While the National led government is being more responsible and financially prudent than many western countries, that is not enough to bring New Zealand quickly through the recession.
Hard decisions have to be made-now!
ACT’s Sir Roger Douglas offers some sound advice to Finance minister Bill English.
Do We Really Want More Of The Same?
The OECD report released last week confirms all of ACT’s warnings: New Zealand is one of the world’s most indebted countries, has one of the largest current account deficits, and has had low productivity growth for the past 12 years.
This has created a low-wage economy – but Finance Minister Bill English is unwilling to heed the report’s advice.
Denying reality is never a good way to determine policy. National must seriously consider the OECD’s advice and, unless he considers all the options on the table, Mr English cannot claim to be genuinely interested in fixing the economy.
But Mr English continues to either sit on his hands or move in the wrong direction. While the OECD tells us to sell poorly-managed State assets, National promised to retain State assets – and is now beginning to stack them with political appointments just as Labour did.
The OECD reports that health spending is out of control and can only be tamed by introducing greater public/private competition. National TALKS about allowing competition in health services – but we need action. We need to privatise ACC and utilise private health services before we will see any benefits.
Further, the burgeoning cost of superannuation caused by retiring baby boomers is unsustainable. If we act now, we can decrease the pain in the long term. In the short term, the age of entitlement will have to rise – as the OECD advises – or we will continue to slide behind other nations even faster. In the longer term, we must move away from the current superannuation system towards one that encourages people to save.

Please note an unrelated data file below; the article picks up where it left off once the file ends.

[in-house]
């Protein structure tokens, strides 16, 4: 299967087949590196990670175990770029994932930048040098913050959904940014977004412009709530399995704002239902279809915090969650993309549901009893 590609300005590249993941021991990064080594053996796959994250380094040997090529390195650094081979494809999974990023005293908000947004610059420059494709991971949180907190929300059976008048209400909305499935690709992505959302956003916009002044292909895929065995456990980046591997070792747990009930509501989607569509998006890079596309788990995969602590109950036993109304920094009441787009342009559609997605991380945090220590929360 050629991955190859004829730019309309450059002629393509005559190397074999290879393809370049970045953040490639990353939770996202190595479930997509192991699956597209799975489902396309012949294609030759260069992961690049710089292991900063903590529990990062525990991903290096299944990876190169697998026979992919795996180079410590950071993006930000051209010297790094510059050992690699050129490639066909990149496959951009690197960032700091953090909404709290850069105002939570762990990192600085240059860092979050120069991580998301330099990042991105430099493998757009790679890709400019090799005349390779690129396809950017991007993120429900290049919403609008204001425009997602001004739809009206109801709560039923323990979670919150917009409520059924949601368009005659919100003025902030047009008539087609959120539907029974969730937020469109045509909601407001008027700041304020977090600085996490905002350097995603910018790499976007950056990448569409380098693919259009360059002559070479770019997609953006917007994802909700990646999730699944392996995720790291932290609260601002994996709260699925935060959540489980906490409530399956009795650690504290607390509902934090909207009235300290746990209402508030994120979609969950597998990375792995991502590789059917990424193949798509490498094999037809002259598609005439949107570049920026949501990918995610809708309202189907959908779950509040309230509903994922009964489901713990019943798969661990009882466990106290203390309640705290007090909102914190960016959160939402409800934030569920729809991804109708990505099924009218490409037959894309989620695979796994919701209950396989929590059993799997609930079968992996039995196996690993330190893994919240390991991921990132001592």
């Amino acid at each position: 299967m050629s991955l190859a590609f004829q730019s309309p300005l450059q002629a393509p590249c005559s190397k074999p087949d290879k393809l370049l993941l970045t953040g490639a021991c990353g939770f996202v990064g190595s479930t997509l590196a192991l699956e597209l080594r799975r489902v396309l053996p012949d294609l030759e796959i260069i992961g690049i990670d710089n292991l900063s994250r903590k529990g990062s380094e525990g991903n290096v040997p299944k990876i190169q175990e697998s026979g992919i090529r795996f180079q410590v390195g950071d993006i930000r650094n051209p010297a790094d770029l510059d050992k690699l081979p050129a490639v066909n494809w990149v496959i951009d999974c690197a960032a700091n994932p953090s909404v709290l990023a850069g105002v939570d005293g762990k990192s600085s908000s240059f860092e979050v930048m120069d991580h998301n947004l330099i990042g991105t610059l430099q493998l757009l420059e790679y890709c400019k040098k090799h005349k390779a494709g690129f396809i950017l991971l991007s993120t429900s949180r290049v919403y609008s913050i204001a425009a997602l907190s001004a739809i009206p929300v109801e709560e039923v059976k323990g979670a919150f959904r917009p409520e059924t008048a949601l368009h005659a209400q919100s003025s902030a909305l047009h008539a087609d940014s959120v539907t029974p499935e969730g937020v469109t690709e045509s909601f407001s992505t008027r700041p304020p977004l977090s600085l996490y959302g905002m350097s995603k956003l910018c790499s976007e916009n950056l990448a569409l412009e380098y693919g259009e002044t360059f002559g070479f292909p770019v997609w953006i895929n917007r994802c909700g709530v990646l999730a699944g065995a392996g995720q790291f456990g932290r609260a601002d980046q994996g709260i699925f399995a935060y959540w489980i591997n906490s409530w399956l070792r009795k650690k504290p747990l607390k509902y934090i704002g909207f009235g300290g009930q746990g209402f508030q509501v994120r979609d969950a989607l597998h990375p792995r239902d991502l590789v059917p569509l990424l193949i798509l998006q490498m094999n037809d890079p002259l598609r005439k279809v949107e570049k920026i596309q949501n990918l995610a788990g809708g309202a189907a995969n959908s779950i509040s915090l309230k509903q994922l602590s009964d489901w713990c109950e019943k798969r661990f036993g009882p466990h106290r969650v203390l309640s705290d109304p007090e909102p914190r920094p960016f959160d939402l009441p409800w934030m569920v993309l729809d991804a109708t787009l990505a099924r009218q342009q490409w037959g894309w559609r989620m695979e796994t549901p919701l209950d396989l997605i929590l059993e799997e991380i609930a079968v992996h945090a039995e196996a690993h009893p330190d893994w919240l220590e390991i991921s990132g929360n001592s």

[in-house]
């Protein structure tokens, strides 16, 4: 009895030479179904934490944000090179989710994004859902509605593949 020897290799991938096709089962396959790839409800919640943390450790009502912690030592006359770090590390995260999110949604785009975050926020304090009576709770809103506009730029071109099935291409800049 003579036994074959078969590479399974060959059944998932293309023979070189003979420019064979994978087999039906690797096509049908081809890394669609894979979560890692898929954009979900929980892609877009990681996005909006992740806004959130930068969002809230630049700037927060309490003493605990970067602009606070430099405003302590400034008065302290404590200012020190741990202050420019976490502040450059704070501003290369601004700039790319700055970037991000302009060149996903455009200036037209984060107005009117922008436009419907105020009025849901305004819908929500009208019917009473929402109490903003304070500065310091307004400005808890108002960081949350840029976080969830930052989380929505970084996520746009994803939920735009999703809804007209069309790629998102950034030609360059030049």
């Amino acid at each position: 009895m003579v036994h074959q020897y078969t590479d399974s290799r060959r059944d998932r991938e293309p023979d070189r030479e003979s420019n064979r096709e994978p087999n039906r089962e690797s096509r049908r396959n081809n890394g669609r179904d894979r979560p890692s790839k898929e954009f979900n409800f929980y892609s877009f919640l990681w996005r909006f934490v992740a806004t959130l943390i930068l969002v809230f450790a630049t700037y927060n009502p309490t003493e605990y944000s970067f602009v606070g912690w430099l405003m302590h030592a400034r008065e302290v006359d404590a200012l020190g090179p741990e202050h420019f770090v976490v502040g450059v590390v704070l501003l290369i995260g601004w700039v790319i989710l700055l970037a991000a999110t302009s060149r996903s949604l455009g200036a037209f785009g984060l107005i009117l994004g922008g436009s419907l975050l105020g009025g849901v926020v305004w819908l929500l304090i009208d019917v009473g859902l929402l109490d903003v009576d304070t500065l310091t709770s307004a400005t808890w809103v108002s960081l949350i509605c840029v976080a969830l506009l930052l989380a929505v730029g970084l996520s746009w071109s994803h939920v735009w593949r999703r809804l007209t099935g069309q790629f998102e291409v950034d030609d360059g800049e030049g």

When you’re in a hole, you need to look at all possible ways to get out. We shouldn’t ignore advice simply because Mr English doesn’t want to hear it. In fact most of the advice, if followed, would create the kind of growth that occurred from 1984-96. While Mr English is not listening, Labour is moving in the opposite direction to that needed – continuing to have faith in politicians and bureaucrats to spend money more wisely than individuals.
Today, after 12 years of Labour, the average family is $50,000 worse off per year than they would have been with lower taxes and higher growth. Are you really willing to make that sacrifice again so that smug politicians in Wellington feel powerful?
Alternatively we can aim for productivity growth. The reforms of 1984-96 created a platform for high growth, high wages, and healthy economic wellbeing. The OECD is asking us to consider our options and, when you’re stuck in a hole, you have little to lose. If we implemented the reforms well, we would all gain.
So come on Bill. Do the RIGHT thing.